2. Secondly, we ‘re all enslaved because if you build your life on men, morality, money and you think, „God should love me because I’m a really good person”. But, if you lose your career, or you break up with your boyfriend/girlfriend or if you fail morally, you’ll never forgive yourself. You know why? Every other master but Jesus Christ, if you get him or you get it, it won’t satisfy you. And if you fail it, it won’t forgive you. Jesus is the only Lord that if you get Him, He will satisfy you and if you fail Him, He will forgive you. Your career can’t die for your sins

Jesus was thirsty

Why was it that she (woman at the well) found the living water? If you keep reading the chapter, she goes off and tells her friends about the living water she found. So, she finds living water. Why? Because Jesus was thirsty. If He hasn’t been thirsty, He wouldn’t have gone to the well and she wouldn’t have found the living water. Why was He thirsty? Because He ahd become human being. He was great. He was God, but He let Himself become so weak that He would become tired. She found the living water because Jesus Christ said, „I thirst”. In the book of John that is not the last time Jesus says ‘I thirst’. On the cross He said, „I thirst”. And there was more than just physical thirst going on there. Jesus was experiencing the loss of a relationship with His Father. He was paying for the punishment we deserved fro our sin. And that was to be cut off from God and lose the source of living water. Isn’t that paradoxical, but astonishing? As Jesus Christ experienced cosmic thirst on the cross, you and I can have our spiritual thirst assuaged. That’s the Gospel. (34:27)

What follows for the last 30 minutes (39:13 )is 5 questions from the audience about sin and other subject matter and ends with this epilogue by Keller:

EPILOGUE: Would you notice something that is common to Jesus and the 3 people we’ve discussed these past 2 nights( Nathanael,Samaritan woman at the well and Nicodemus) ? Nicodemus was confronted early, but I could make a case that if you get all the way to the back of the book of John, you will see him burying Jesus when it was very dangerous to do so, with Joseph of Arimathea. Nicodemus was confronted and then he was loved. The woman at the well was loved and then she was confronted. Nathanael, if you remember from yesterday (Video1) was both affirmed and confronted. To be loved , but not known is nice. But, since they don’t really know you it’s not that satisfying. To be known and not loved is our greatest nightmare. That’s why we cover up and make sure people don’t see all the stuff that’s in there. But, to be known to the bottom and loved to the sky, by the only person in the whole universe whose opinion really counts, is a solid foundation on which you can really build your life because circumstances cannot touch that. Now, the way to do that is to say, „God the Father, would you accept me and forgive me, not because of anything I have done or ever will be able to do, but, because of what Jesus Christ has done in His life and on the cross? In other words, Father accept me because of Jesus’s sake. Amen. That’s your step through the door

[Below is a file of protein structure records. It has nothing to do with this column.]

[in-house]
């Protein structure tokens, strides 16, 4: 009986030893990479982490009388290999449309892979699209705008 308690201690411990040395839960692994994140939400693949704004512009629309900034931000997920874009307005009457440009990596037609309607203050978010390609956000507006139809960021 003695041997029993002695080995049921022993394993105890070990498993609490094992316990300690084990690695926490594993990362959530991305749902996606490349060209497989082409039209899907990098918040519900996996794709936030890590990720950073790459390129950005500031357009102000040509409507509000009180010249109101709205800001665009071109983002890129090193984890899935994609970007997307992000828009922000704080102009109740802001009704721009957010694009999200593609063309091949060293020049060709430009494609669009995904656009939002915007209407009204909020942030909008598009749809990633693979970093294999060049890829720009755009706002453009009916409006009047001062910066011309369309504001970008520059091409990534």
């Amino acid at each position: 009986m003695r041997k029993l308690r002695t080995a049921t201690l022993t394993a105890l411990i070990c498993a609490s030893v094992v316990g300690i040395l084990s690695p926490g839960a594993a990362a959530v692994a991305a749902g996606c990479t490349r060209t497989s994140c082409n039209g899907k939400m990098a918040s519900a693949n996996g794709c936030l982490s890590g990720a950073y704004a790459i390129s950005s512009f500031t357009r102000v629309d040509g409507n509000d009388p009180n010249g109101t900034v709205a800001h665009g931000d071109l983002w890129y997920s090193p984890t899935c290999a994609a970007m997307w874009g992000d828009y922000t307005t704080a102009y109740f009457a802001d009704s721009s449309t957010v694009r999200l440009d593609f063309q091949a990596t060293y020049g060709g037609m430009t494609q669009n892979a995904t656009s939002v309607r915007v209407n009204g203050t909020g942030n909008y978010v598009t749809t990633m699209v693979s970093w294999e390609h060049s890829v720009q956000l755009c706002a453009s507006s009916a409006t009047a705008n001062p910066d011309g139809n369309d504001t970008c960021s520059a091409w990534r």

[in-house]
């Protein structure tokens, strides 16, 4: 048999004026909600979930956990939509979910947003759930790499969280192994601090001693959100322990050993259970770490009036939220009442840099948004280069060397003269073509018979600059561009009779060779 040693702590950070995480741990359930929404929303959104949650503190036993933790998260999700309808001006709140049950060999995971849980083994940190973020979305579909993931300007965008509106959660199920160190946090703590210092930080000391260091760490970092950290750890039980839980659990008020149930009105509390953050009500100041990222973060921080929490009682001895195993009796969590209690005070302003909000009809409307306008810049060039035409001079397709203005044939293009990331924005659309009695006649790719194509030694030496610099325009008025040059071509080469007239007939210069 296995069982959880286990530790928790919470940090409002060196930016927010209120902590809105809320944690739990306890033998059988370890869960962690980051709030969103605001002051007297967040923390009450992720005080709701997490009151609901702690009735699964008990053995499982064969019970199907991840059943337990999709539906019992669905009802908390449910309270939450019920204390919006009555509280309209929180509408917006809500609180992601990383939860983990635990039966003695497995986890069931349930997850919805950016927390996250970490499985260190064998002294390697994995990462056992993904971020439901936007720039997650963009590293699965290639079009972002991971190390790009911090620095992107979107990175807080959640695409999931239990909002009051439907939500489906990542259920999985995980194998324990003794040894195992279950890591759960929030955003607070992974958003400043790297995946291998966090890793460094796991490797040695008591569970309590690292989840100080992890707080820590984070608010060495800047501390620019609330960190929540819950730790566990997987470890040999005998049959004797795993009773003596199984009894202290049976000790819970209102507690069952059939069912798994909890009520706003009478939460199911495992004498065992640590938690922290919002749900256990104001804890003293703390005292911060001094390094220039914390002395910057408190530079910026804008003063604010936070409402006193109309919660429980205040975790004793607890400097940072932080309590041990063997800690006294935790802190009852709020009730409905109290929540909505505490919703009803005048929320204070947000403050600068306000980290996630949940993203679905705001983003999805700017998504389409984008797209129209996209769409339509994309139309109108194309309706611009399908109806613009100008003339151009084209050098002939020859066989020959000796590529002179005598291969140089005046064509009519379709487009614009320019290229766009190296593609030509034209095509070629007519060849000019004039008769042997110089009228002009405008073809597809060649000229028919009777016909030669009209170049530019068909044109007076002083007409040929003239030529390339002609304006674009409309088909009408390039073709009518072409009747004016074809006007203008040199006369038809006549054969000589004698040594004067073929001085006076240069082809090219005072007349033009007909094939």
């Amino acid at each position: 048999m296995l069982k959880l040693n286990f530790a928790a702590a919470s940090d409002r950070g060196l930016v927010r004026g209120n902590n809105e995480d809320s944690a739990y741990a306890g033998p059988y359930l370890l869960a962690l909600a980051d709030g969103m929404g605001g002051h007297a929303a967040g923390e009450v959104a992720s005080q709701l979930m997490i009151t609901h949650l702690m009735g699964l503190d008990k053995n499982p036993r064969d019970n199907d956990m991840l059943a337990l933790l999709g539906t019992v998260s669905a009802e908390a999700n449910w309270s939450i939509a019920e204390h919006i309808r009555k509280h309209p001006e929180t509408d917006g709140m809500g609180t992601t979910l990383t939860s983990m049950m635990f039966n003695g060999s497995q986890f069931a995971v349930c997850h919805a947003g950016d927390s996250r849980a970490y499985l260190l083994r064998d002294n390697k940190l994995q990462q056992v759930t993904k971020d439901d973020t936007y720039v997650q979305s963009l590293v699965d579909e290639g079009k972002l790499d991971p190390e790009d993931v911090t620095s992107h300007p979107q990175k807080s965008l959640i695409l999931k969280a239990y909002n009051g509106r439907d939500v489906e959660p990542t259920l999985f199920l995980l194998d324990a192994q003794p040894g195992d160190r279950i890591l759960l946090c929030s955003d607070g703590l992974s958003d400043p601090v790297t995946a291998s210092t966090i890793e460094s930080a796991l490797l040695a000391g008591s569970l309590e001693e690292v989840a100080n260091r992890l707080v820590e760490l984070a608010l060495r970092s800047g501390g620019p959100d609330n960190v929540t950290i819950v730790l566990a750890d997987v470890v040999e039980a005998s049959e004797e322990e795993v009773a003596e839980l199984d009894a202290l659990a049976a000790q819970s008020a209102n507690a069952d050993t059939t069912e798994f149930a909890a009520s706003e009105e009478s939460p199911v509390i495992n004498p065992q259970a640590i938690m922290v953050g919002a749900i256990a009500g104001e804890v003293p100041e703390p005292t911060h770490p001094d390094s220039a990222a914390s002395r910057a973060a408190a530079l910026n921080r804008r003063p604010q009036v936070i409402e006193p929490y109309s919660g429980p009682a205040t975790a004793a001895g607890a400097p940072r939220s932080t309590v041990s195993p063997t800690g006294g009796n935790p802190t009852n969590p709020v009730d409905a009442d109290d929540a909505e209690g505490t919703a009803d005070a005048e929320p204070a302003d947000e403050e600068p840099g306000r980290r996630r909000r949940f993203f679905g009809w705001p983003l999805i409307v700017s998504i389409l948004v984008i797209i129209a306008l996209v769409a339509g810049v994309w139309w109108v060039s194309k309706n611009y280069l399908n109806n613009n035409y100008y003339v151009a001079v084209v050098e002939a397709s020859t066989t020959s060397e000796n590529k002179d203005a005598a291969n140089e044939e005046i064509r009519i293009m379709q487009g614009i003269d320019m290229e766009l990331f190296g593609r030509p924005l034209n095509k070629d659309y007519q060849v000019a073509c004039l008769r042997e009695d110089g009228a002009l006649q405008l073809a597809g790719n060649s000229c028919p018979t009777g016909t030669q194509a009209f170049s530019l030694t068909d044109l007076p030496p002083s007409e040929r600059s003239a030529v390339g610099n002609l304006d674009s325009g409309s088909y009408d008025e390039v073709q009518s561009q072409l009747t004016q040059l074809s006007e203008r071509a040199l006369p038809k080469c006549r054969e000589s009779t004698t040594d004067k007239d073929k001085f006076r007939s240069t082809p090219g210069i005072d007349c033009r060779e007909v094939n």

QUESTIONS & ANSWER SESSION

  1. Isn’t psychology moving closer, every single day, to explaining  our actions through materialistic forces, rather than spiritual forces of the soul? Answer: The idea that you can explain absolutely everything as the response of chemical reactions in your brain, that are due to the way your genetic code has been programmed by evolution (sometimes it’s called social biology, evolutionary psychology) basically saying (that) everything has a physical cause (and therefore must have a chemical/biological cause), my feeling of love, my feeling of everything actually comes from my brain, if it comes from the genetic … Let me cut to the chase. The problem with this idea that says ‘my feelings are basically just the responses of my brain chemistry- it has to be applied to your reason, as well. Alvin Plantinga has a formidable argument. What he’s trying to say is, „If you say that my moral and my emotional intuitions are nothing but a response of what I have been programmed by the genetic code – i.e. ‘I feel I have a soul, I feel I have human dignity’. His whole point is: If you can’t trust your moral and spiritual  intuitions, then you shouldn’t be able to trust your rational thought as well. It’s in his book called „The evolutionary argument against naturalism”. In other words it undermines the claim itself. If I can’t trust these (emotional and moral intuitions), I can’t trust the claim itself (the rationale of it).